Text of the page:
Within hours of the horrible massacre at the Aurora, Colorado movie theater, liberal reporters hijacked the tragedy to advance their anti-gun rights agenda. As they did in the wake of school shootings like Columbine (Back in 2000 the MRC documented, stories advocating gun control outnumbered those in favor of gun rights by a 10 to 1 ratio), the media were quick to heap blame on the NRA and Second Amendment supporters in their quest for more restrictions on guns.   

On the very day of the Aurora shooting Time’s Michael Grunwald justified the oncoming push for gun control by the media when he pronounced: “There is nothing wrong with politicizing tragedy....Gun control and the Second Amendment are issues, too, and now seems like a pretty good time to talk about them.” (videos after the jump)



Our friends at MRCTV have a great new video that goes through a short history of the liberal media's penchant for hastily laying the blame for spree shootings and other violent attacks on conservatives. Yet time after time, when all the facts came out, we learned that it was anything but conservatives behind each and every incident. Of course, by the time all the facts came out, the media spin and speculation had already sowed the seeds of misinformation. As is to be expected, some of the worst offenders were MSNBC talent like Keith Olbermann and Ed Schultz.

My personal favorite of the ones that narrator Dan Joseph recounts is the media's rush in 2009 to speculate that suicidal U.S. Census worker Bill Sparkman was murdered by some anti-government extremists -- whipped up no doubt by the Tea Party movement -- when in fact it turns out Sparkman staged the scene of his hanging to look that way. You can watch the full video in the embed that follows the page break.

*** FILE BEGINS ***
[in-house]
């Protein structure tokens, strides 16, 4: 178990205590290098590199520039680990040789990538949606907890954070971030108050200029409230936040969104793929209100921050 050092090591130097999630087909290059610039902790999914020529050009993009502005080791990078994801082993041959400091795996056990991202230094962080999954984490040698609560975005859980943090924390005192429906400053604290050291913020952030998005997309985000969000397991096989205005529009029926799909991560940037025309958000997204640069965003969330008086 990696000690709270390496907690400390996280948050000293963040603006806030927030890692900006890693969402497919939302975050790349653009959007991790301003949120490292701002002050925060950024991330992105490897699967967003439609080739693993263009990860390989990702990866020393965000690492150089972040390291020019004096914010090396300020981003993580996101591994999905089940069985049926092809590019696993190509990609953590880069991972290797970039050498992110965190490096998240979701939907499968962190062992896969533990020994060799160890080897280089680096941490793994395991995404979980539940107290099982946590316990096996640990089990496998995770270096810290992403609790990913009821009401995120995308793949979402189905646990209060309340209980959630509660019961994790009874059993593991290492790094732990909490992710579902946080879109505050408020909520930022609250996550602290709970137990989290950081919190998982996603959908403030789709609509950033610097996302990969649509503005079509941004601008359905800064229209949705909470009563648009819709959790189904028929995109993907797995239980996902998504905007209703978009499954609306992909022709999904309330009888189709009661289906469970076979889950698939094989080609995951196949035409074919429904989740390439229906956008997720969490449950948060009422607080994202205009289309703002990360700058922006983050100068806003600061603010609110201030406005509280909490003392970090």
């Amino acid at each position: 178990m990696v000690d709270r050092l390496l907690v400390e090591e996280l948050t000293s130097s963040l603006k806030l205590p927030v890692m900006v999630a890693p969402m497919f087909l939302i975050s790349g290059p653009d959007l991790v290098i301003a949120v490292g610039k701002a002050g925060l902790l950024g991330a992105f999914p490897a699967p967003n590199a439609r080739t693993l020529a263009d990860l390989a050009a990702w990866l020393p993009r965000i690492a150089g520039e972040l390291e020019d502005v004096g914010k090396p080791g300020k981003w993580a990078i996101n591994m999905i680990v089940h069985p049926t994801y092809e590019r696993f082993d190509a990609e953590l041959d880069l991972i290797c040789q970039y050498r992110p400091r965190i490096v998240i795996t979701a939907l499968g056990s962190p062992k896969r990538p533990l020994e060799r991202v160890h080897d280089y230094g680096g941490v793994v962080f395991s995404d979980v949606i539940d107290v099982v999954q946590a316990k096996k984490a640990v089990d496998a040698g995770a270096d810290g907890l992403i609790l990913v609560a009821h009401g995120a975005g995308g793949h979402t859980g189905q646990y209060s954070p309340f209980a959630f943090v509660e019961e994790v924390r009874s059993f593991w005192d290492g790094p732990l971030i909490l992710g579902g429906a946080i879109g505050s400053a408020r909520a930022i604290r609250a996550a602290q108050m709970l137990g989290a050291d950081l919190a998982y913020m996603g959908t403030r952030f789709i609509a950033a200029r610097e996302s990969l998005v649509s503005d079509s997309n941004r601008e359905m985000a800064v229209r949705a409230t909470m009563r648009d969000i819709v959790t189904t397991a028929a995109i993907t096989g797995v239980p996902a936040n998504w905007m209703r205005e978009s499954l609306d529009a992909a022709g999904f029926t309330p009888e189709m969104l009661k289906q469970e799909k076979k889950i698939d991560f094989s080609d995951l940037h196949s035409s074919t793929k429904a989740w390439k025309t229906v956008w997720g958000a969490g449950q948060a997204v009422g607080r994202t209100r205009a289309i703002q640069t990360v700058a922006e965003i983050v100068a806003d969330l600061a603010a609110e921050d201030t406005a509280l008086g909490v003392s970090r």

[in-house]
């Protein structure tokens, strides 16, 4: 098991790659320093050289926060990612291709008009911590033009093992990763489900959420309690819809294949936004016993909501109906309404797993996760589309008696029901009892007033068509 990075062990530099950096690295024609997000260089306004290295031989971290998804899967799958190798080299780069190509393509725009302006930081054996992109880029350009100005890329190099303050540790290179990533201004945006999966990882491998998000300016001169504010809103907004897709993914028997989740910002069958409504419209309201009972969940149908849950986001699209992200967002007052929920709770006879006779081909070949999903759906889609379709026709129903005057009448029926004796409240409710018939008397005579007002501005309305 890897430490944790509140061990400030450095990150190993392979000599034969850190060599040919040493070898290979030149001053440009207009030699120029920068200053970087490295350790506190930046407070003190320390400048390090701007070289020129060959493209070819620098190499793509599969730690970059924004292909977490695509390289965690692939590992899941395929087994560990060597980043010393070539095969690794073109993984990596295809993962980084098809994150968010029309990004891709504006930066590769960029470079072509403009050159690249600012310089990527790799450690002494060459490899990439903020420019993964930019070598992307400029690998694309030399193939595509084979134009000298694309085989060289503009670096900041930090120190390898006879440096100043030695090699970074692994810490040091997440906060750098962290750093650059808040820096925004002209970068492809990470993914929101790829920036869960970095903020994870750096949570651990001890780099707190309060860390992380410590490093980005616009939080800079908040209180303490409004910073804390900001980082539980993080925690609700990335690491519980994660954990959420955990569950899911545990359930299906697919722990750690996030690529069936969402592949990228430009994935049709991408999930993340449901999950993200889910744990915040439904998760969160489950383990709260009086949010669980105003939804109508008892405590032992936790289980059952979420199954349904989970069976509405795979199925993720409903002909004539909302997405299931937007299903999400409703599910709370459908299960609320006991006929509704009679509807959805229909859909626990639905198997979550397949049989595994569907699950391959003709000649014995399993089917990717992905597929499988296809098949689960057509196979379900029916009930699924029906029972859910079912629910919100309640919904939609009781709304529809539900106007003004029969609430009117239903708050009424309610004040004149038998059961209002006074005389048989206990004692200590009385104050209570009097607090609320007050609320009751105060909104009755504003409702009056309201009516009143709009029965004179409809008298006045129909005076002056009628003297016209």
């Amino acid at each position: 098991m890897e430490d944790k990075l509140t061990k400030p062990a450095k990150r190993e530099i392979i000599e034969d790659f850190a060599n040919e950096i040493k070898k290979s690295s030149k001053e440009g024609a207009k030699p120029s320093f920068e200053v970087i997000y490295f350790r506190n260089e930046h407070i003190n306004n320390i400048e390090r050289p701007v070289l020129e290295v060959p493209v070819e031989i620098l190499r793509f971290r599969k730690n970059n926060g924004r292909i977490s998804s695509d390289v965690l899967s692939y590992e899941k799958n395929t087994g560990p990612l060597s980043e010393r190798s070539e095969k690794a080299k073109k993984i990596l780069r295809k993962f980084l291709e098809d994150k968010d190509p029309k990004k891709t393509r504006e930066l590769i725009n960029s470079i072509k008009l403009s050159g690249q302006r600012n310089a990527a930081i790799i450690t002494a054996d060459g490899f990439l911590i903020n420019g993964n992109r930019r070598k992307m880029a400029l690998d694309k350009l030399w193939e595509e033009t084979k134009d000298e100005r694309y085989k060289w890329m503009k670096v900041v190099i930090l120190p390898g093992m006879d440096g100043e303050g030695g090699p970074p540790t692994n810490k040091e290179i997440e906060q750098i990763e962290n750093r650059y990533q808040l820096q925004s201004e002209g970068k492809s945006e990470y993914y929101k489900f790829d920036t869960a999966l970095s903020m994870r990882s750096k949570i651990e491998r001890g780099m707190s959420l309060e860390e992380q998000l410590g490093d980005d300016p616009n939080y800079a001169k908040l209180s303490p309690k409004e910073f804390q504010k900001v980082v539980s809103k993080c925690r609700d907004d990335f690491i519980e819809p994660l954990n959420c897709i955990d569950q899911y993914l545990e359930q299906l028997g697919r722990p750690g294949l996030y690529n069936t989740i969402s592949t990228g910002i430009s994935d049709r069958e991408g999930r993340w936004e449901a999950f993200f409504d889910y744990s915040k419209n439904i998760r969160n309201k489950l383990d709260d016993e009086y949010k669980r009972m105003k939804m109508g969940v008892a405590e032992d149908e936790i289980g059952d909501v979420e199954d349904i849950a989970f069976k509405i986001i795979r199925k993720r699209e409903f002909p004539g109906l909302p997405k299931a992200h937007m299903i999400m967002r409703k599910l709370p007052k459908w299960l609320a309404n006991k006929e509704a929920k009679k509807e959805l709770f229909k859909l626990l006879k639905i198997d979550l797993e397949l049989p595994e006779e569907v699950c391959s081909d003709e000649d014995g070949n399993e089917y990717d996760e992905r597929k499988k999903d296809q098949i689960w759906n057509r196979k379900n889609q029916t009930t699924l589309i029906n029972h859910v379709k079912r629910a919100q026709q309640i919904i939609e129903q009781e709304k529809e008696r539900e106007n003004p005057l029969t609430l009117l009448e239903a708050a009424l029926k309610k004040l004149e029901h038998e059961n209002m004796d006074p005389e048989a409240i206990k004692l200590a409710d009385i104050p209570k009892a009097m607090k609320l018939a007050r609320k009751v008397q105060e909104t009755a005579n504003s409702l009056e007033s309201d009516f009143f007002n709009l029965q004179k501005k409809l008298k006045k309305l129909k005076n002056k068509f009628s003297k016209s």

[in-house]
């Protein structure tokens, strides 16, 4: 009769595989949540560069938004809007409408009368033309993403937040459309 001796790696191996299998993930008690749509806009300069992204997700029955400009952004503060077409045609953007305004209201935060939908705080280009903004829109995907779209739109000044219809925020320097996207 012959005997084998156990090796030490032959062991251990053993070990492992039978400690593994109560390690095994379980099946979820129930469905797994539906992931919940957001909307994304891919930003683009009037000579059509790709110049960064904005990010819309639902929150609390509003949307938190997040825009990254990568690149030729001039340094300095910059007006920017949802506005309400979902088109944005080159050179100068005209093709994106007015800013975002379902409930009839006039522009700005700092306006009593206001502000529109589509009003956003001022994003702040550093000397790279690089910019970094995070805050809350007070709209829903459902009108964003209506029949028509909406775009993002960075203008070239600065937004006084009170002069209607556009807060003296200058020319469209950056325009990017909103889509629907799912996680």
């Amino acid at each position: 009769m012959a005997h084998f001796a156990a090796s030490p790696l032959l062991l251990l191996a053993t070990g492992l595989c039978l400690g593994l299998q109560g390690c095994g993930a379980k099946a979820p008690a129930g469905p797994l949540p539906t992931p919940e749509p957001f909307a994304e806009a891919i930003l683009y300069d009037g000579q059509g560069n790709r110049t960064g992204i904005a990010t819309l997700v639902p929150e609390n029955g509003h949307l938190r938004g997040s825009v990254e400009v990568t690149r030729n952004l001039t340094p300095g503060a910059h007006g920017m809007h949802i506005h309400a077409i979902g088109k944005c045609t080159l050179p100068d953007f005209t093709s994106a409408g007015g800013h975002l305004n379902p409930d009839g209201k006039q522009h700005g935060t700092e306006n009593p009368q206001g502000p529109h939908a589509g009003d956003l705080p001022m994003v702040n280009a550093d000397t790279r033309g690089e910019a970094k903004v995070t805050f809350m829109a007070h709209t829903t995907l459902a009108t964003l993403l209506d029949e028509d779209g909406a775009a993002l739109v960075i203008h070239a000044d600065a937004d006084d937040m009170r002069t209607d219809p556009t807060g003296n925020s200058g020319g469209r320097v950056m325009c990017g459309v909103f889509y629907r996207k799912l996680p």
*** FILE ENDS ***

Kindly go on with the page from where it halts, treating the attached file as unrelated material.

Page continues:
According to ABC News president Ben Sherwood, ABC’s coverage of last Friday’s Colorado theater shooting was "excellent," aside from, you know, investigative reporter Brian Ross hastily suggesting that the shooter, James Holmes, could possibly be a member of the Tea Party. It was discovered later that the Tea Party member James Holmes was a 50-something Hispanic man, not the 24-year-old neuroscience student charged with the crime.



ABC's Brian Ross, who falsely accused a Tea Party member of being the Aurora movie theater mass murderer last Friday, is even taking heat from Jon Stewart.

On Comedy Central's Daily Show Monday, the host did a segment he called, “What Story Does a Guy Have to Blow to Get in Trouble at ABC?" (video follows with transcript and commentary):



As NewsBusters previously reported, ABC's Brian Ross on Friday falsely accused a Tea Party member of being the "James Holmes" that orchestrated the movie theater massacre in Aurora, Colorado.

On CNN's Reliable Sources Sunday, National Review's Ramesh Ponnuru said Good Morning America host George Stephanopoulos shares some of the blame for not challenging Ross about his "awfully thin" assertion (video follows with transcript and commentary):